Protestors participated in a national day of action June 20 by marching through downtown Seattle following a trend of similar events responding to the George Zimmerman ruling, but a larger theme of racial inequality emerged among speakers.
Starting at the Federal Building on 7th and Stewart, the Saturday event drew a modest crowd of around 100-200 people. Hymns and songs were played as people gathered in peaceful protest before speakers addressed the crowd. The speakers ranged from African American clergymen from various congregations, members of the Nation Association for the Advancement of Colored People, as well as a cousin of Trayvon Martin, Cedric Turner.
While the event centered around the killing of Trayvon Martin, the incident highlighted broader issues in America. Activists discussed such topics as the ongoing drug war, judicial system, and incarceration rates that disproportionately effect people of color.
“Racism is still very much apart of the criminal justice system,” said Steve Leigh, a member of the No New Jim Crow Campaign, the primary organizing force behind the event. The campaign is an effort by Seattle social justice activists to create positive change within the local judicial system, as well as Seattle law enforcement, the state prison system, and combating ‘New Racism’. FAS recently spoke with Councilmember Mike O’Brien who noted racial disparities within the prison system, something speakers hit on during the Saturday event.
Drawing connections between two recent Stand Your Ground cases in Florida, speakers discussed the Zimmerman ruling and a case involving Marissa Alexander — a African American Florida resident who received twenty years in prison for firing a warning shot in self defense due to an abusive husband.
“I think that the way in which they [the courts] treated Marissa in comparison to the Trayvon Martin case exemplifies the crux of the race issue. Stand Your Ground doesn’t apply to a black woman,” said Adrienne Weller, an activist and member of the Freedom Socialist Party.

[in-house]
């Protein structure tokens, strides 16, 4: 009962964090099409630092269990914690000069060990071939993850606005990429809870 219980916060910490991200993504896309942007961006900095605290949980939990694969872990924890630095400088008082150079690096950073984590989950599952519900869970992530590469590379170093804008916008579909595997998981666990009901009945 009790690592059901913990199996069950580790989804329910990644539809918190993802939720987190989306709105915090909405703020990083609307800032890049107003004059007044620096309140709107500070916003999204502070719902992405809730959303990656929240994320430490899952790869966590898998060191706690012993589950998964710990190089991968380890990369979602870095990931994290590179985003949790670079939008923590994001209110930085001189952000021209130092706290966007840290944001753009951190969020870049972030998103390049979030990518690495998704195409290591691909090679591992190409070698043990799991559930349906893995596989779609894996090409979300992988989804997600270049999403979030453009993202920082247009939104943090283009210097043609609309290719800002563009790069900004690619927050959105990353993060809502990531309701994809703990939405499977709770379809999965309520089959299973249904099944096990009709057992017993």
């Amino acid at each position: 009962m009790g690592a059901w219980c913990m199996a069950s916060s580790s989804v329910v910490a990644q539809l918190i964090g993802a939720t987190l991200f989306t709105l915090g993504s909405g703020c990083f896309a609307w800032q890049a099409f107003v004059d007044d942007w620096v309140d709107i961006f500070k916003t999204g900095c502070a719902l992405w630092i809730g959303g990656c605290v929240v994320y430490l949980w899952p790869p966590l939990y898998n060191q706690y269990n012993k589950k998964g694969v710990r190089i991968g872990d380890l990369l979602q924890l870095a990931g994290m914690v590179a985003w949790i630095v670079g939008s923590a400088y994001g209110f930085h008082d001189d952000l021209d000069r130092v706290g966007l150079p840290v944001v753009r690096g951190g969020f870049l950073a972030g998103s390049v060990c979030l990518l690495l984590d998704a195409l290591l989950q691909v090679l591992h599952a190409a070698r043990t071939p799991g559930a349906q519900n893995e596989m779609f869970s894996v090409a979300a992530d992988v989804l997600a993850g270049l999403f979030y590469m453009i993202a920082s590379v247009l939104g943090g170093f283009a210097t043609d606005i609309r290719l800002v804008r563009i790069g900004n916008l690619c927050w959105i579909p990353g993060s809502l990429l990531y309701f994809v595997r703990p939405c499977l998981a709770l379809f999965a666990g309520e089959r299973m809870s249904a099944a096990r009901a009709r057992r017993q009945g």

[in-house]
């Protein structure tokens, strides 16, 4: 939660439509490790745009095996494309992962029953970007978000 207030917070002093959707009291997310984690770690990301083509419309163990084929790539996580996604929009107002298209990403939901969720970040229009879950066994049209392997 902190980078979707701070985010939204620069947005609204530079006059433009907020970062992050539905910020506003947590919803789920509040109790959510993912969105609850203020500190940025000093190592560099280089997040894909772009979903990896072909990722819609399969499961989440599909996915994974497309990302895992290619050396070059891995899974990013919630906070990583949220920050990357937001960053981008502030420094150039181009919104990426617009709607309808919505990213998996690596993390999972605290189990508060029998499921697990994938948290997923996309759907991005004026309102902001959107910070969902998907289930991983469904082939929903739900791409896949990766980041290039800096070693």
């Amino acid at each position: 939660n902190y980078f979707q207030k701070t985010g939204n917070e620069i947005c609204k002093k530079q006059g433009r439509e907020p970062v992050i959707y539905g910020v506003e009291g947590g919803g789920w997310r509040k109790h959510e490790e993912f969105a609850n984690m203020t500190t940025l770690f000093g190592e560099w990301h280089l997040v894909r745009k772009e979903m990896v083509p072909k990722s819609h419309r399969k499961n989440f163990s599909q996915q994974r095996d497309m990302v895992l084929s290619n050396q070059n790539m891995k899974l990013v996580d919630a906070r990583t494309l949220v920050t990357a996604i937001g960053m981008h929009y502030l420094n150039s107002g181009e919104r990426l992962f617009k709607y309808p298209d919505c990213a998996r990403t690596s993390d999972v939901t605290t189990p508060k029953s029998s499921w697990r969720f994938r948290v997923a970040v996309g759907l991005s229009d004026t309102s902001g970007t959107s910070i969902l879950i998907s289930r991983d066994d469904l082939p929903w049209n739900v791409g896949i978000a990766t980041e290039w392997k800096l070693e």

Tony Orange, a member of the Seattle branch of the NAACP said, “I am sad and sickened by the fact that Trayvon is dead and Zimmerman is free.” One speaker said he couldn’t tell his son what had happened, but he would never say it wasn’t about race if asked. Seattle City Council candidate, Kshama Sawant, was among the crowd, and also spoke on the topic of race relations.
“This is Seattle. It’s easy for us to get lulled into a feeling that, ‘oh well that happened in Florida.’ But we should remember that racial profiling doesn’t just happen in Florida, it happens all over the country and it happens very much here in Seattle,” said Sawant.
Pointing to the recent Department of Justice investigation into Seattle police, Sawant said, “Police brutality, especially against people of color, and young people, poor people, and the homeless is a burning issue in people’s minds.” In May, Seattle police monitor, Merrick Bobb told the City Council that SPD is “making progress,” but was having trouble with internal communications. Sawant said, “what Seattle needs is for the SPD to be held accountable by ordinary working people, not by the city establishment.” Police confrontation was not an issue at the Saturday protest, and the event concluded by winding down Fifth Avenue through downtown and up to Pratt Park.
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